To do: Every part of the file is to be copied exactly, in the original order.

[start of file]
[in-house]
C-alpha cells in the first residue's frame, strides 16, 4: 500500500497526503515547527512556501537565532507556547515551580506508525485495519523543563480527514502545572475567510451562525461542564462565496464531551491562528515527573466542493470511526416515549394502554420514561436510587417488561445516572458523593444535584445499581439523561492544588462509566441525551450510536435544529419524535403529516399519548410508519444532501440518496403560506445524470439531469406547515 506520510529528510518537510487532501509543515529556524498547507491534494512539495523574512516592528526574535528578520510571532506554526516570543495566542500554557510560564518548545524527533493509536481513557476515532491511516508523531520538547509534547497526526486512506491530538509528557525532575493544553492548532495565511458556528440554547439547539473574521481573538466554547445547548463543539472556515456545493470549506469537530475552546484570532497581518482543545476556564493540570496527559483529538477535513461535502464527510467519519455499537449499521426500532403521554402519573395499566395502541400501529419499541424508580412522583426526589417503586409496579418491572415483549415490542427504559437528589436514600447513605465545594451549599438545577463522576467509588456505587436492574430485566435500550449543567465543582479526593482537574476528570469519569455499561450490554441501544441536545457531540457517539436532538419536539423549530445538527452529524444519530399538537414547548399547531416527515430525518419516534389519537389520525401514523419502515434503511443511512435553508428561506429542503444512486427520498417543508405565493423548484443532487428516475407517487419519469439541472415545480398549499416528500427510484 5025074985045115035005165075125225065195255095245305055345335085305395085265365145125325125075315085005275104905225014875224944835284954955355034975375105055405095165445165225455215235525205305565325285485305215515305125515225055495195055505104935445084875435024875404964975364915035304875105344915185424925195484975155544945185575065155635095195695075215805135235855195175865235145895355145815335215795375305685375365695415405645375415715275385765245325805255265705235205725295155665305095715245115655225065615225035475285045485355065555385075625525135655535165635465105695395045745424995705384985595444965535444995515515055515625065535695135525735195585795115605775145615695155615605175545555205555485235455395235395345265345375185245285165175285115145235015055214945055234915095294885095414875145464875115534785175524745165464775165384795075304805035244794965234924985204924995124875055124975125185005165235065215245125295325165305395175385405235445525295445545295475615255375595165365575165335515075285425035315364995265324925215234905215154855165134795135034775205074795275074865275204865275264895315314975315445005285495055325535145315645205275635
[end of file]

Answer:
[in-house]
C-alpha cells in the first residue's frame, strides 16, 4: 500500500497526503515547527512556501537565532507556547515551580506508525485495519523543563480527514502545572475567510451562525461542564462565496464531551491562528515527573466542493470511526416515549394502554420514561436510587417488561445516572458523593444535584445499581439523561492544588462509566441525551450510536435544529419524535403529516399519548410508519444532501440518496403560506445524470439531469406547515 506520510529528510518537510487532501509543515529556524498547507491534494512539495523574512516592528526574535528578520510571532506554526516570543495566542500554557510560564518548545524527533493509536481513557476515532491511516508523531520538547509534547497526526486512506491530538509528557525532575493544553492548532495565511458556528440554547439547539473574521481573538466554547445547548463543539472556515456545493470549506469537530475552546484570532497581518482543545476556564493540570496527559483529538477535513461535502464527510467519519455499537449499521426500532403521554402519573395499566395502541400501529419499541424508580412522583426526589417503586409496579418491572415483549415490542427504559437528589436514600447513605465545594451549599438545577463522576467509588456505587436492574430485566435500550449543567465543582479526593482537574476528570469519569455499561450490554441501544441536545457531540457517539436532538419536539423549530445538527452529524444519530399538537414547548399547531416527515430525518419516534389519537389520525401514523419502515434503511443511512435553508428561506429542503444512486427520498417543508405565493423548484443532487428516475407517487419519469439541472415545480398549499416528500427510484 5025074985045115035005165075125225065195255095245305055345335085305395085265365145125325125075315085005275104905225014875224944835284954955355034975375105055405095165445165225455215235525205305565325285485305215515305125515225055495195055505104935445084875435024875404964975364915035304875105344915185424925195484975155544945185575065155635095195695075215805135235855195175865235145895355145815335215795375305685375365695415405645375415715275385765245325805255265705235205725295155665305095715245115655225065615225035475285045485355065555385075625525135655535165635465105695395045745424995705384985595444965535444995515515055515625065535695135525735195585795115605775145615695155615605175545555205555485235455395235395345265345375185245285165175285115145235015055214945055234915095294885095414875145464875115534785175524745165464775165384795075304805035244794965234924985204924995124875055124975125185005165235065215245125295325165305395175385405235445525295445545295475615255375595165365575165335515075285425035315364995265324925215234905215154855165134795135034775205074795275074865275204865275264895315314975315445005285495055325535145315645205275635